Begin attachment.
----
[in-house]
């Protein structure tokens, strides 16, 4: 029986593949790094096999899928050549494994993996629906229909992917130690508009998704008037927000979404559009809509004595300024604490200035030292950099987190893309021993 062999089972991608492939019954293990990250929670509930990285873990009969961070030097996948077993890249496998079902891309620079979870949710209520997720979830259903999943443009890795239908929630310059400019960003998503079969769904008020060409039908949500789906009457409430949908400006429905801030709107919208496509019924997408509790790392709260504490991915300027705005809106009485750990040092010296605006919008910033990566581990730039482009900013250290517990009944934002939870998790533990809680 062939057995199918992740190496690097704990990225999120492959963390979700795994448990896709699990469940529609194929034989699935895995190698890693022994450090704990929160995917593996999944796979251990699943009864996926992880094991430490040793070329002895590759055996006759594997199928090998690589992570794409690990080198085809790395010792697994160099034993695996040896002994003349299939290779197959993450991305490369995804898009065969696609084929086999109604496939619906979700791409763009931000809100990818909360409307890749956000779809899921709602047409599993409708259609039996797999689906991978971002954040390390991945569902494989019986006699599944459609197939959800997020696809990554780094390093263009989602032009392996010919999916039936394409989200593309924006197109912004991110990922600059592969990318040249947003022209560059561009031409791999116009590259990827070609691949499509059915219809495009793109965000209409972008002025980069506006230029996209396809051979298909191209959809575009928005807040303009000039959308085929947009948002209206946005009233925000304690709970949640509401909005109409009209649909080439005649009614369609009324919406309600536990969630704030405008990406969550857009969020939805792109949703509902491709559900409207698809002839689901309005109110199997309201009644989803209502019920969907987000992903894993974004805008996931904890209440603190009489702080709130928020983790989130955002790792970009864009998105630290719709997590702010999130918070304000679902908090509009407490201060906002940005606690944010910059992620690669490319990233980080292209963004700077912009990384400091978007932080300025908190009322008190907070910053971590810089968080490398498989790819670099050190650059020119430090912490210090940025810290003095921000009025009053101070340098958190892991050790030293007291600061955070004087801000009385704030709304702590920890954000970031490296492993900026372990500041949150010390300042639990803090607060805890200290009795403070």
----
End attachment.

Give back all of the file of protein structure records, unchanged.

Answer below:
[in-house]
């Protein structure tokens, strides 16, 4: 029986593949790094096999899928050549494994993996629906229909992917130690508009998704008037927000979404559009809509004595300024604490200035030292950099987190893309021993 062999089972991608492939019954293990990250929670509930990285873990009969961070030097996948077993890249496998079902891309620079979870949710209520997720979830259903999943443009890795239908929630310059400019960003998503079969769904008020060409039908949500789906009457409430949908400006429905801030709107919208496509019924997408509790790392709260504490991915300027705005809106009485750990040092010296605006919008910033990566581990730039482009900013250290517990009944934002939870998790533990809680 062939057995199918992740190496690097704990990225999120492959963390979700795994448990896709699990469940529609194929034989699935895995190698890693022994450090704990929160995917593996999944796979251990699943009864996926992880094991430490040793070329002895590759055996006759594997199928090998690589992570794409690990080198085809790395010792697994160099034993695996040896002994003349299939290779197959993450991305490369995804898009065969696609084929086999109604496939619906979700791409763009931000809100990818909360409307890749956000779809899921709602047409599993409708259609039996797999689906991978971002954040390390991945569902494989019986006699599944459609197939959800997020696809990554780094390093263009989602032009392996010919999916039936394409989200593309924006197109912004991110990922600059592969990318040249947003022209560059561009031409791999116009590259990827070609691949499509059915219809495009793109965000209409972008002025980069506006230029996209396809051979298909191209959809575009928005807040303009000039959308085929947009948002209206946005009233925000304690709970949640509401909005109409009209649909080439005649009614369609009324919406309600536990969630704030405008990406969550857009969020939805792109949703509902491709559900409207698809002839689901309005109110199997309201009644989803209502019920969907987000992903894993974004805008996931904890209440603190009489702080709130928020983790989130955002790792970009864009998105630290719709997590702010999130918070304000679902908090509009407490201060906002940005606690944010910059992620690669490319990233980080292209963004700077912009990384400091978007932080300025908190009322008190907070910053971590810089968080490398498989790819670099050190650059020119430090912490210090940025810290003095921000009025009053101070340098958190892991050790030293007291600061955070004087801000009385704030709304702590920890954000970031490296492993900026372990500041949150010390300042639990803090607060805890200290009795403070």